Rate this article: (3 votes, average: 3.67)
In the world of TLS, Server Name Indication or SNI is a feature that allows clients (aka your web browser) to communicate the hostname of the site to the shared server. It’s in essence similar to the “Host” header in a plain HTTP request. However, when using TLS, the secure session needs to be established before the HTTP session, which means the server does not see the “Host” header until later in the communication process. Consider the following example:
Todd wants to host more than one site on a virtual server. Why on earth would he want to do that? Because no one has an unlimited supply of IP addresses when it comes to IPv4 (which only has around 4 billion IP addresses to go around). According to the Global Digital 2019 report, there are 4.39 billion internet users in 2019 (do the math!) SNI facilitates using fewer IP addresses, giving us more time to switch to IPv6 before we eventually run out of IPv4 addresses.
Todd understands that if there is any confusion between the resource requested by the client (let’s say site2.com) and the certificate sent back by the server (assume that the default certificate it sends back is certificate 1 that belongs to site1.com), the encrypted connection will fail to get established and that would have a direct impact on his business. So, what does Todd do? He learns about SNI, where the client can tell the server exactly which certificate it is requesting.
SNI is an extension of the TLS handshake where the client hello uses the SNI field to specify the hostname to which it wants to connect. The server can then parse this request and send back the relevant certificate to complete the encrypted connection. This certificate includes the name of the server to which the client is connecting (common name and subject alternative name) and if a match occurs the connection proceeds or in case of a mismatch it may be aborted to prevent a possible man in the middle attack.
Before SNI came into our lives, if Todd wanted to host three websites with different SSL certificates, he would have had to purchase three IP addresses, one for each site. Not only would this cost Todd additional money but also expedite the decline in the number of available IPv4 addresses.
When it comes to the question of scalability, more than 98% of clients requesting HTTPS-enabled sites support SNI. Older operating systems like Windows XP do not support TLS 1.1 or 1.2, and only a small proportion of internet users who still rely on legacy browsers (like IE on Windows XP or Android 2.3 and older) would be unable to utilize SNI. A multi-domain (SAN) SSL certificate is an alternative that serves as a workaround for the problem of browser incompatibility arising with SNI on legacy systems.
Overall, both SNI and multi-domain (also called UCC/SAN) certificates can have a similar functionality – reducing the number of IP addresses required. They achieve so in two different ways.
On the one hand, we have multi-domain certificates utilizing one certificate to secure multiple domains (and their subdomains) while using a single IP. Consider Todd from our previous example has three different domains that he wants to host using the same IP address:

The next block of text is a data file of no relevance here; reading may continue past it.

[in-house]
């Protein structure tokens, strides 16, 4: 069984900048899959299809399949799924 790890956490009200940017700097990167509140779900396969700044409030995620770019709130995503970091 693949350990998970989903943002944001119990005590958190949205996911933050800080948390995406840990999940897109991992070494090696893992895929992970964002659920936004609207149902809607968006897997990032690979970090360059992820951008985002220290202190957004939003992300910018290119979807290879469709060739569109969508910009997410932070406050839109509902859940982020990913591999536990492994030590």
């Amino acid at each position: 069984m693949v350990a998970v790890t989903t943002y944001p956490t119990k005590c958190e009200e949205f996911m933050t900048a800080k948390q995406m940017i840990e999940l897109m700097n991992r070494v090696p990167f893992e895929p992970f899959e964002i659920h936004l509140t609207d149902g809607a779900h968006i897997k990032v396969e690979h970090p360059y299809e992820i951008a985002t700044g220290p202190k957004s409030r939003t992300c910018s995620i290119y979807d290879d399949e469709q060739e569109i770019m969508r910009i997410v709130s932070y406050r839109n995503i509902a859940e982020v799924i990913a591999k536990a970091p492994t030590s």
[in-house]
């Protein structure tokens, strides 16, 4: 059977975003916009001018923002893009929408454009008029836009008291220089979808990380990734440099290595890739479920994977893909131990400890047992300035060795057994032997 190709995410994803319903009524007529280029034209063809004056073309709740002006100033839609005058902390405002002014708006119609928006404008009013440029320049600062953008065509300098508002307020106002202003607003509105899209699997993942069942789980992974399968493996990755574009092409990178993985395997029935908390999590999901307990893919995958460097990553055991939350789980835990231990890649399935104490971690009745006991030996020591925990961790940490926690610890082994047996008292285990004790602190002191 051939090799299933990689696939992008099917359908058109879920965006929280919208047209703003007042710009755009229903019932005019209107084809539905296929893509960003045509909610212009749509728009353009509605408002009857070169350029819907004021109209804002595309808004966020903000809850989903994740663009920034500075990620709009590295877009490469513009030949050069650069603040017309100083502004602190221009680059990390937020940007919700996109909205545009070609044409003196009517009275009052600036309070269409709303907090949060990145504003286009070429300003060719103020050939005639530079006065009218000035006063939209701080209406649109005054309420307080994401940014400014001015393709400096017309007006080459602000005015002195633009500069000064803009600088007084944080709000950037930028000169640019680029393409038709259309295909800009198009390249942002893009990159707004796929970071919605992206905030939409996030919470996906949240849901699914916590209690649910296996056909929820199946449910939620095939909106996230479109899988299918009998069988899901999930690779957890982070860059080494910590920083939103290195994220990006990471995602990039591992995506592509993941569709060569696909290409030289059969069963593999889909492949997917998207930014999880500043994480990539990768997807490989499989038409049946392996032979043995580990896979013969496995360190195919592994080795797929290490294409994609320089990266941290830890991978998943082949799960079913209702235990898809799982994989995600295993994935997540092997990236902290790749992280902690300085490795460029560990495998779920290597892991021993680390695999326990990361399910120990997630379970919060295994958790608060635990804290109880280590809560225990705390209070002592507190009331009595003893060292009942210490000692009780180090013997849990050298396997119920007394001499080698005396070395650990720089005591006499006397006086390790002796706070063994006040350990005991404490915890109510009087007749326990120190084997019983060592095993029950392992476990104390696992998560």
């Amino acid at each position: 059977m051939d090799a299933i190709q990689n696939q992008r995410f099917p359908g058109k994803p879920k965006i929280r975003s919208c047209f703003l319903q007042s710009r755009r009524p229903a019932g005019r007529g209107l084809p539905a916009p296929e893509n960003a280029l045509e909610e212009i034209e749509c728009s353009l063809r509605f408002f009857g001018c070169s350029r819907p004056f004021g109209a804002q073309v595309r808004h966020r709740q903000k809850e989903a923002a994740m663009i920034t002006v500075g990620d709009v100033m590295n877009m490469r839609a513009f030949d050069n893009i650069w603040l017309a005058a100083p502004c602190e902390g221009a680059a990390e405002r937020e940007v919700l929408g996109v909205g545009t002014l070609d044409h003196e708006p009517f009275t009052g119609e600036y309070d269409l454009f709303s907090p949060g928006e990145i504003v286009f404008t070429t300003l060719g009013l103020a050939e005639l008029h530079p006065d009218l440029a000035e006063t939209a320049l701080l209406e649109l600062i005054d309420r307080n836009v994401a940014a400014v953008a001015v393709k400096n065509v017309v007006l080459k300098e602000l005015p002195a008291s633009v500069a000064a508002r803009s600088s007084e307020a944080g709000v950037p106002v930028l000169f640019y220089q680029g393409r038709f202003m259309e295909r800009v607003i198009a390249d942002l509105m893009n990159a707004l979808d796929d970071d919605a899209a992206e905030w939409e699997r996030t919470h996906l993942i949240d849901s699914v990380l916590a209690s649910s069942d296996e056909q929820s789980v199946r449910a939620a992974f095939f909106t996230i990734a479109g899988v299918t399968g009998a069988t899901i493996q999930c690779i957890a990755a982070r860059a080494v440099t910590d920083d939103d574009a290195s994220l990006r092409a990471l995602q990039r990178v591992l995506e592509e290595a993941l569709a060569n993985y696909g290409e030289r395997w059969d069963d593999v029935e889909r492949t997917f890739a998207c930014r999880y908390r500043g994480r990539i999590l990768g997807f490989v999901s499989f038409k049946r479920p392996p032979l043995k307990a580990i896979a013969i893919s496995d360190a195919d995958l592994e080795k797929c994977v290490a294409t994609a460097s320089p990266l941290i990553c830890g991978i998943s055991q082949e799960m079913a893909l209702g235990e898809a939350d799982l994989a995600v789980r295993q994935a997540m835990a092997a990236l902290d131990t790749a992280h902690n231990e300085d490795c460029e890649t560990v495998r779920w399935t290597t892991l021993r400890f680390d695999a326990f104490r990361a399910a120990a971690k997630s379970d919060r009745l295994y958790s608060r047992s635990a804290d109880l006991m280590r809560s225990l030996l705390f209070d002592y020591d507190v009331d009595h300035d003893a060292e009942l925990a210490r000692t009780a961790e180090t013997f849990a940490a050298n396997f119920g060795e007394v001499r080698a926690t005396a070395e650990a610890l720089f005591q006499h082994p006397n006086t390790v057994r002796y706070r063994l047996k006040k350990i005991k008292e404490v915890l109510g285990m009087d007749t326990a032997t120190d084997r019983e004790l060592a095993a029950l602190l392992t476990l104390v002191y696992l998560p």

These domains will get listed as a Subject Alternative Name or SAN in a single certificate (unlike SNI where Todd used three certificates one for each domain). Additionally, there is a cap on the number of domains Todd can include in a single certificate (depending on the certificate authority). The hosting company may also include another user named Bob to host example.com by adding it to the SAN.
In case of any changes to the certificate (cancellation or renewal of a certificate, addition or deletion of a SAN), it has to be replaced and set up again for all domains. Larger certificates might take slightly longer (by a few milliseconds) to download and can affect the page load speeds. Domains sharing the same certificate are visible and could create a potential conflict for competitors. For example, Bob and Todd might not be comfortable using the same certificate if they were competing companies. For multi-domain certificates shared between organizations EV (Extended Validation) and OV (Organization Validated) SANs cannot be issued. In this example, since Bob and Todd are working with different organizations, the CA would not issue these certificates to them.
Why pay more for a product that does the same thing as another at a higher price point? Buy directly from the Comodo SSL Store and get your certificate issued within minutes for as little as $18.81 per year.
On the other hand, with SNI we set up a unique certificate for every domain. It can be used to host millions of domains on the same IP address, using multiple certificates. The certificate size is typically smaller, and it avoids conflict between competing companies since each certificate is restricted to be used by a single domain.
To summarize, we can install SNI or multi-domain SSL certificates based upon specific user requirements, to host a large number of domains or subdomains on a single IP. In case of compatibility issues, or for sites that do not support SNI, we can use multi-domain SSL that uses a single certificate. If comfortable using multiple certificates for multiple domains, we can utilize SNI as an effective solution.
All Comodo SSL certificates are compatible with SNI.
Tip: You can typically save a significant amount by buying your SSL certificate direct instead of through your web hosting company. We sell all Comodo SSL certificates at up to 75% off.
Compare SSL Certificates